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Neurology. 2000 Oct 10;55(7):959-64.

Pulmonary arteriovenous malformations: cerebral ischemia and neurologic manifestations.

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Department of Neurology, Yale University School of Medicine, New Haven, CT 06520, USA.



There is an increasingly recognized association between pulmonary arteriovenous malformations (PAVM) and cerebral ischemia, frequently attributed to paradoxical embolization. PAVM occur in 20 to 30% of the hereditary hemorrhagic telangiectasia (HHT) population.


To evaluate the risk determinants for cerebral ischemia and neurologic manifestations in patients with PAVM.


A retrospective cross-sectional study was performed on consecutive patients admitted between 1988 and 1992 for treatment of PAVM. The number of PAVM, feeding artery (FA) diameters, and aneurysmal sizes were determined by pulmonary angiography. Patients were categorized as having single or multiple PAVM with an FA diameter of > or = 3 mm. History, examination, and cerebral imaging studies were used to determine the prevalence of neurologic manifestations. Patients were defined as having cerebral paradoxical embolization if there was radiologic evidence of cortical infarction.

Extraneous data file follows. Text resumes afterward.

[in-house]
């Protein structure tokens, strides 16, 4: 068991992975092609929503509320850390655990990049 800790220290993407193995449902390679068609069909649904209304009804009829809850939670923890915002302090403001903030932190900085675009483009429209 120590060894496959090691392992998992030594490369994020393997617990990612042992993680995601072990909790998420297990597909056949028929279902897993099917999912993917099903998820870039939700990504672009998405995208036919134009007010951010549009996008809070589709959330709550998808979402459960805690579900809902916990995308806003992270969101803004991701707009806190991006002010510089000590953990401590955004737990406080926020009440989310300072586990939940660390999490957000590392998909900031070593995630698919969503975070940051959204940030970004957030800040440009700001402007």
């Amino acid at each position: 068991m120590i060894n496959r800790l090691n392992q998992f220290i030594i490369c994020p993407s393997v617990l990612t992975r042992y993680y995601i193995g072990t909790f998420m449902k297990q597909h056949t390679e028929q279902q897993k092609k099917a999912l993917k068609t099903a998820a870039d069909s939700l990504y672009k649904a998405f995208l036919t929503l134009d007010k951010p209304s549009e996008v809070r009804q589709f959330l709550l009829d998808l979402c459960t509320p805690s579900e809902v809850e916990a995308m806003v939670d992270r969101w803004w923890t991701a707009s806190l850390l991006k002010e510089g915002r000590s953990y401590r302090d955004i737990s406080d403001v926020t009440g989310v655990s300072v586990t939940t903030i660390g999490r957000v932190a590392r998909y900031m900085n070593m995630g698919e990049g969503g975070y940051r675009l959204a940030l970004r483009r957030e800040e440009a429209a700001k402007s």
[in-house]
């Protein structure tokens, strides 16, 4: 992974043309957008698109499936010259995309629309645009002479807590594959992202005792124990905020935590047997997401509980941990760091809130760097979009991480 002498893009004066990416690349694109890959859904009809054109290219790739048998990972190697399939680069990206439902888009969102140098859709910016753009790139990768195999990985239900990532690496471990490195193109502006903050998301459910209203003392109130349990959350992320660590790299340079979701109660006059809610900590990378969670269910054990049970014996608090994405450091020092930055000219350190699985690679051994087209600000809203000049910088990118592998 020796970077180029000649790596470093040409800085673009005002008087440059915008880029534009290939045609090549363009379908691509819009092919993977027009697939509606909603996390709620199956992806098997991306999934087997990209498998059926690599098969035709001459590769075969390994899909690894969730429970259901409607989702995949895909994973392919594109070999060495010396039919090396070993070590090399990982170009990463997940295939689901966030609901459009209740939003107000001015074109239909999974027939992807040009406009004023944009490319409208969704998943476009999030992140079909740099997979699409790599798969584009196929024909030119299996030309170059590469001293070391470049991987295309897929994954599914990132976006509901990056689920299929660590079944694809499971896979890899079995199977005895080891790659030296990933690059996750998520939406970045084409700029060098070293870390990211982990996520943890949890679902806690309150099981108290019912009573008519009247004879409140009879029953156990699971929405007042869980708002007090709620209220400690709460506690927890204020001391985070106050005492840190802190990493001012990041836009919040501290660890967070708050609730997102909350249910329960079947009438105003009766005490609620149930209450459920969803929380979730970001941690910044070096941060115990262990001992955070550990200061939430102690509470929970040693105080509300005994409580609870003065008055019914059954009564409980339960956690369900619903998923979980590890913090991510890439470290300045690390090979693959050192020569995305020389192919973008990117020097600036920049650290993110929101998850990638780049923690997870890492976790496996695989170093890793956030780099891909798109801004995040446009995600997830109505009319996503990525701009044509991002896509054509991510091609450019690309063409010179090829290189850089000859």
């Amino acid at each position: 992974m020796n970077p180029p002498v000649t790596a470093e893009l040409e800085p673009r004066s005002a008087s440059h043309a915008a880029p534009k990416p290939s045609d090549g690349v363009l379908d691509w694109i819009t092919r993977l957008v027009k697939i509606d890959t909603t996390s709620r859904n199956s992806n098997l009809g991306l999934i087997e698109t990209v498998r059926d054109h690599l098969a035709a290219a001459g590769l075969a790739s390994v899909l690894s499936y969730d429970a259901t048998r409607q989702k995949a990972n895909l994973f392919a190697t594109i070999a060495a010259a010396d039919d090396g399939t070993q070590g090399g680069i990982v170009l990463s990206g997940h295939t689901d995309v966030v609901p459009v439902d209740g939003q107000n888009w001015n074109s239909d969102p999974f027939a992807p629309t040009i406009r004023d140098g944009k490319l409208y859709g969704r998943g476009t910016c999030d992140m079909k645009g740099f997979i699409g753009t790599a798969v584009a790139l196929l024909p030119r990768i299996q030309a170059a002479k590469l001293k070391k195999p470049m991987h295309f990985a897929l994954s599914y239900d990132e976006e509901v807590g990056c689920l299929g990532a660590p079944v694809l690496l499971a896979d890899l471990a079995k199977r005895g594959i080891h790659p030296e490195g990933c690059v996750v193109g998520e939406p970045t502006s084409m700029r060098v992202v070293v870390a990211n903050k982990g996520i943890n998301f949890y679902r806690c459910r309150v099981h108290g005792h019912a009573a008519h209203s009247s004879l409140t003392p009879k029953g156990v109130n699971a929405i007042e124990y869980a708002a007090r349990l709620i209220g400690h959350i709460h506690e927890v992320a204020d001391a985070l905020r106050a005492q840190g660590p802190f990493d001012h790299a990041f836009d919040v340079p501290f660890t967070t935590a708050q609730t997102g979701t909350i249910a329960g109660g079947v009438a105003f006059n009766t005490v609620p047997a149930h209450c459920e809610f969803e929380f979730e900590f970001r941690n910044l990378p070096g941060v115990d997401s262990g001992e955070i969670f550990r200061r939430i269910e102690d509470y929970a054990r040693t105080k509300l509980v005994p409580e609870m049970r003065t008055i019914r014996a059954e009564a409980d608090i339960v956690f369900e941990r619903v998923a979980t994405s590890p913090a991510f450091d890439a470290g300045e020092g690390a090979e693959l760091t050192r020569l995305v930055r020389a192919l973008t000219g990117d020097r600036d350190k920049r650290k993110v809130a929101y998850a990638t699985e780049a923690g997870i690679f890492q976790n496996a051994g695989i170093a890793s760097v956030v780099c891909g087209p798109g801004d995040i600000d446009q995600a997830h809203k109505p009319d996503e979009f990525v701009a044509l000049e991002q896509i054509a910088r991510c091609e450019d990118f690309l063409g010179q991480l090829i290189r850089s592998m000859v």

There were 75 cases: 26 single PAVM and 49 multiple PAVM. Cortical infarction was present in 14% of patients with single PAVM. Patients with multiple PAVM had a greater prevalence of any infarction (OR 3.2; 95% CI, 1.2 to 9.44, p = 0.030), cortical infarctions (OR 2.3; 95% CI, 0.58 to 9.2, p = 0.230), subcortical infarctions (OR 2.1; 95% CI, 0.58 to 7.95, p = 0.249), abscesses (OR 2.3; 95% CI, 0.46 to 11.94; p = 0.295), and seizures (OR 6.4, 95% CI 0.77 to 53.2, p = 0.054). Patients with multiple PAVM had markedly greater odds of having any clinical or radiologic evidence of cerebral ischemic involvement (OR 4.5; 95% CI, 1.47 to 14; p = 0.008).


There is a strong association between single PAVM and various neurologic manifestations. The prevalence is greater for patients with multiple PAVM, suggesting increased predisposition for paradoxical embolization with a greater number of malformations.

[Indexed for MEDLINE]

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